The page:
“Because of my medical condition, it took me longer to graduate, and I had a lot of medical bills. I would max out on my out-of-pocket every year seeking treatment. Between neurology, I was in a chronic pain program, physical therapy. That combined with the cut in income from switching from my PhD to master’s, I signed up for SNAP. I don’t remember when I started going to the food bank. And I took out student loans.” During school, Bayer’s SNAP access was not time-restrained because she was working as a teaching assistant. Upon graduation in December 2018, she was designated as an ABAWD (able-bodied adult without dependents), and the clock started ticking.

  ABAWDs can only access SNAP for three months in a thirty-six month period unless they can document 20.5 hours of work per week. Bayer, who has part-time employment as a tutor, works 14 hours per week, in addition to searching for employment in her field and working to publish her graduate research. She is in her fourth month on SNAP and is only able to continue receiving basic food assistance as a participant in a job seeker’s program through Missoula Job Services.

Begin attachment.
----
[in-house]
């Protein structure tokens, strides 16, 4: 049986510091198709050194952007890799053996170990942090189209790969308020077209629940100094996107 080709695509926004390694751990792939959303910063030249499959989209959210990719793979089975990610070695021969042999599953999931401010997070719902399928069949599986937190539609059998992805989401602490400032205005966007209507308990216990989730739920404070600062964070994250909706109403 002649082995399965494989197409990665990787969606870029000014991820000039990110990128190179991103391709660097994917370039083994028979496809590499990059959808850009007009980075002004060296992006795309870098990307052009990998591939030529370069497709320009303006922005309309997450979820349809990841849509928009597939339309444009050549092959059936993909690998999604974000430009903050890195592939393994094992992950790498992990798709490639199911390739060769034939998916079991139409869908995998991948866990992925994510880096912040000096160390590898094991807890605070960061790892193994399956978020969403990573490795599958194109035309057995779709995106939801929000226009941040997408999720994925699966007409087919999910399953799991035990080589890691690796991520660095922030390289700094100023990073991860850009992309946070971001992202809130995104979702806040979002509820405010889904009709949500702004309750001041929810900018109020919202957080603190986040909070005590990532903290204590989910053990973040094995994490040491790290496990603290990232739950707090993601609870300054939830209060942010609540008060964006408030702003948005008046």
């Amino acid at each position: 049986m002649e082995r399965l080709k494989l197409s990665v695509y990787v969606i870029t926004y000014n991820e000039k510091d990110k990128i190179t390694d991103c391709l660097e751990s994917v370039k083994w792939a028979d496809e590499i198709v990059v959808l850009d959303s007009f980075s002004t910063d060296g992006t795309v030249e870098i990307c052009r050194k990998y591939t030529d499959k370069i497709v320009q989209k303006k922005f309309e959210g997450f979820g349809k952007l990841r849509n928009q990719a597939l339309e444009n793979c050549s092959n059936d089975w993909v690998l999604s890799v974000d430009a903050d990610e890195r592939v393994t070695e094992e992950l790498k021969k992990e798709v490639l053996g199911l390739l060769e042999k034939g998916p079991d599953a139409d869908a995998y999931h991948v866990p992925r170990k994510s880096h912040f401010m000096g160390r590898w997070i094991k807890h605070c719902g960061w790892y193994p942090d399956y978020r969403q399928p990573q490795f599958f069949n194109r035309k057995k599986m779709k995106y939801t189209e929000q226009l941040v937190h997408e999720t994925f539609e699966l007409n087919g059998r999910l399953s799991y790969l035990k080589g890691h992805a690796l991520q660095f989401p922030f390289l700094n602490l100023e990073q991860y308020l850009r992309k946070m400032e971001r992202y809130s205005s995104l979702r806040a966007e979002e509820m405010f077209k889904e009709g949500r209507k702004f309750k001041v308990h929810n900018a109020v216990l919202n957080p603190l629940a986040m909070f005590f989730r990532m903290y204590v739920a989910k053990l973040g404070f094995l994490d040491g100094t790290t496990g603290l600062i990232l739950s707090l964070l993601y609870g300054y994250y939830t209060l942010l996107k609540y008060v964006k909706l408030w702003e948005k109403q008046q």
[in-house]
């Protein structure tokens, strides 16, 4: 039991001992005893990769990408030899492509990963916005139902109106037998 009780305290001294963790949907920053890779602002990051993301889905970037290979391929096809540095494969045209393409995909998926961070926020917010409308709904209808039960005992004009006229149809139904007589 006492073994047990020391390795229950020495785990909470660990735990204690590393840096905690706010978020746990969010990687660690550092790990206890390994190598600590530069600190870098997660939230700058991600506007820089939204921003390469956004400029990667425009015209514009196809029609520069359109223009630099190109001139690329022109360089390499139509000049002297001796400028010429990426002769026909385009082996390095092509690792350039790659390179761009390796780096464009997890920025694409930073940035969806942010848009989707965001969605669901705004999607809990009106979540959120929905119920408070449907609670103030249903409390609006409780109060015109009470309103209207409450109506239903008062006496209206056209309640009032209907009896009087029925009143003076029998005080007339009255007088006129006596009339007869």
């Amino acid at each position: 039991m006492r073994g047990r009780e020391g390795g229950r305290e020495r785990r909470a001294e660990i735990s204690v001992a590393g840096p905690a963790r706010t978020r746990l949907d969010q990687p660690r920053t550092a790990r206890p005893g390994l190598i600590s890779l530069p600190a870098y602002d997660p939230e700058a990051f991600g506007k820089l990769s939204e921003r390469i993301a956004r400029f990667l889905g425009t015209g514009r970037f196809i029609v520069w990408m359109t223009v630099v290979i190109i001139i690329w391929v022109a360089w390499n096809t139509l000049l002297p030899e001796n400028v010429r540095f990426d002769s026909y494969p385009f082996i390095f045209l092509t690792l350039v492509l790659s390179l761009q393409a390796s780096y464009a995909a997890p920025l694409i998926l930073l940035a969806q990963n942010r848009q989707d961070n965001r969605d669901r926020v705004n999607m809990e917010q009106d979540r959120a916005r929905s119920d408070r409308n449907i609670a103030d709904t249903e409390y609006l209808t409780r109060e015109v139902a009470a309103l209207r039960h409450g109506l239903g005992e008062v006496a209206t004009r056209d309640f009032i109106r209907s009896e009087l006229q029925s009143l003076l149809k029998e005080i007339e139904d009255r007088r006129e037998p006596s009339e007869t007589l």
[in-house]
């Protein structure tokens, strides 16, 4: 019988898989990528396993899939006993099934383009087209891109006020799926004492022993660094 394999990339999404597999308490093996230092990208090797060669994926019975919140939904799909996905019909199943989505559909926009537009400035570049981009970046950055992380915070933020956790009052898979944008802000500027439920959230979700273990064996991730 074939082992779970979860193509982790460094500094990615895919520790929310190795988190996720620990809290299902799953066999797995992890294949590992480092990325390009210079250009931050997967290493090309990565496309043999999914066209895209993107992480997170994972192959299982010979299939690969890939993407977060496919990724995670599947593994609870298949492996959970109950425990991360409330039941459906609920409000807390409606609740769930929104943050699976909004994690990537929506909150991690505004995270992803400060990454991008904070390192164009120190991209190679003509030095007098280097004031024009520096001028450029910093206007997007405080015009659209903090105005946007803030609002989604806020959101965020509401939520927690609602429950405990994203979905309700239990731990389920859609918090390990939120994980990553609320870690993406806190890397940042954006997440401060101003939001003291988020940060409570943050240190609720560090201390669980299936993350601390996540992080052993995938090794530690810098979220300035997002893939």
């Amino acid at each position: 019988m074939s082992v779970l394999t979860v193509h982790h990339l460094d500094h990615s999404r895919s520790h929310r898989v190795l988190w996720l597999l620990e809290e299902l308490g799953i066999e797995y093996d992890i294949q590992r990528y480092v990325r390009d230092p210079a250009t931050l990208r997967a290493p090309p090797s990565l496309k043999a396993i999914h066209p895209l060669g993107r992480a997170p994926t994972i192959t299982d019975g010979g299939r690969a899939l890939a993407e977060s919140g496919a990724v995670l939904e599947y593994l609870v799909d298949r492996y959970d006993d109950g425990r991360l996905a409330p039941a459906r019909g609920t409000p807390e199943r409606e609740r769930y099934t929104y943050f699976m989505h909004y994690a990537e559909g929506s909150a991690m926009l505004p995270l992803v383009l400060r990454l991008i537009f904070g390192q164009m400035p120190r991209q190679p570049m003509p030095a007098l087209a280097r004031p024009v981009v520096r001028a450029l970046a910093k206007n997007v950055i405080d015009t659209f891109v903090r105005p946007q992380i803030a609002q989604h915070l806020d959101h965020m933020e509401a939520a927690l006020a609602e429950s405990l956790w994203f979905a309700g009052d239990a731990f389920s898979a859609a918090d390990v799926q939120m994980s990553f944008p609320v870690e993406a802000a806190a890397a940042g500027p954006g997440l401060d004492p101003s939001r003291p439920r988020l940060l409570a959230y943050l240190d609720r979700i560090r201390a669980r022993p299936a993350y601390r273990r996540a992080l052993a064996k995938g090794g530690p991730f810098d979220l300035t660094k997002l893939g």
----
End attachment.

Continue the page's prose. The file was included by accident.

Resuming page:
“I have to document 20.5 hours of qualifying activities per week. Because it’s not 20 hours per week, my job tutoring doesn’t count.” Bayer must document job-seeking activities and visit Job Services weekly to meet with her assigned jobs consultant.

  “It is hard. It’s hard to spend time on my research papers, getting them out there, and working my job 14 hours per week, and applying to jobs, and trying to get additional tutoring jobs to make ends meet in the meantime so I can perhaps wait a little bit longer for a career position.”

  “It’s just meanness. It’s mean spirited.” Sixty miles to the south in Victor, Montana, Barbara Willing is struggling to survive. At 64 years old, she says she will never be able to retire. “My story is one of someone who would have been okay, if not for the recession. I lost everything. It wiped me out.”